WHO'S PERIPHERAL NOW? This time it was Europe's core economies that were the problem, even as smaller, so-called peripheral economies are recovering from the debt crisis that ravaged the currency unions. Spain and Portugal both showed robust growth of 0.6 percent.

And Greece, the country at the forefront of the debt crisis which has seen its economy shrink by around a quarter over the past few years, is on the mend. Its economy was only 0.2 percent smaller than it was the year before, the smallest rate of decline in nearly six years. Greece does not report quarterly figures.

THINK GLOBALLY: Since the eurozone and its population of around 330 million accounts for 17 percent of world GDP in dollar terms, its stuttering performance is a weight on the global economy. Europe lags the U.S., which grew 1.0 percent from the quarter before, according to the EU's statistics office Eurostat. It's safe to say this European performance isn't what U.S. automakers like General Motors and Ford wanted to see. However, the eurozone did better in the quarter than Japan, which shrank by a hefty quarterly rate of 1.7 percent after a new sales tax turned off consumers.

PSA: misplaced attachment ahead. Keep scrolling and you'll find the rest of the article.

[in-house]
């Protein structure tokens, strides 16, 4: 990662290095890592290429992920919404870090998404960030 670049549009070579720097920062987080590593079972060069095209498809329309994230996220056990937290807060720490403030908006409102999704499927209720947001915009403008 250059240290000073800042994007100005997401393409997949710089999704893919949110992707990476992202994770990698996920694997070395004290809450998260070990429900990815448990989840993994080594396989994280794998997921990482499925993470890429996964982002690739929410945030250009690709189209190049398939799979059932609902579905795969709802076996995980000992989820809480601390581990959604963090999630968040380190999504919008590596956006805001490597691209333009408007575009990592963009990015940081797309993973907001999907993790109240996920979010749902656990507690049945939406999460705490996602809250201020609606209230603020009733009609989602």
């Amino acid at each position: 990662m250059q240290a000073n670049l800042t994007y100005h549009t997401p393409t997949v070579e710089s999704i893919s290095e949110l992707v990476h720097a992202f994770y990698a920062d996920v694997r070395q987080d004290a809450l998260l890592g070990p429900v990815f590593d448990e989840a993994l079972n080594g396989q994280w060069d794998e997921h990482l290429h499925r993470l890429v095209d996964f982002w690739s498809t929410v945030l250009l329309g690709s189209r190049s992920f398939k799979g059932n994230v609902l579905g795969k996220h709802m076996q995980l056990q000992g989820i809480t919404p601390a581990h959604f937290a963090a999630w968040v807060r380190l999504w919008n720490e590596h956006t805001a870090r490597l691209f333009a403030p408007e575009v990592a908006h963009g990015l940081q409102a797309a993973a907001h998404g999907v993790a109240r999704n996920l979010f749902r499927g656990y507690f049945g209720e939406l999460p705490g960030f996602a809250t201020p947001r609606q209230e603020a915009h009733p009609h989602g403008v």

QE, TOO? The European Central Bank will likely hear more calls for it to roll out more monetary stimulus for the flagging economy. It could do that by buying large amounts of financial assets such as government bonds, using newly created money - something only a central bank can do. It's called quantitative easing, or QE. In theory, it could drive down longer term interest rates even more and pump new money into the financial system in hopes of seeing it appear as loans to companies and consumers. But it's tricky in a currency zone with 18 different members.

The ECB is watching another worrisome indicator. Inflation is too low at 0.4 percent and that is raising fears of a downward price spiral that kills growth by making consumers delay spending in hopes of cheaper bargains down the line.

The ECB has already cut its key interest rate to a record low of 0.15 percent and is offering cheap loans to banks. It says it's waiting to see how those steps work, and could do QE only if things take a serious turn for the worse.

ECB head Mario Draghi has pushed back on governments, saying they're the ones who have to make the tough changes.

Italy's troubles come from too much red tape, he said at his last news conference: "That has nothing to do with monetary policy."

© 2014 The Associated Press. All rights reserved. This material may not be published, broadcast, rewritten or redistributed. Learn more about our Privacy Policy and Terms of Use.

 
ADVERTISEMENT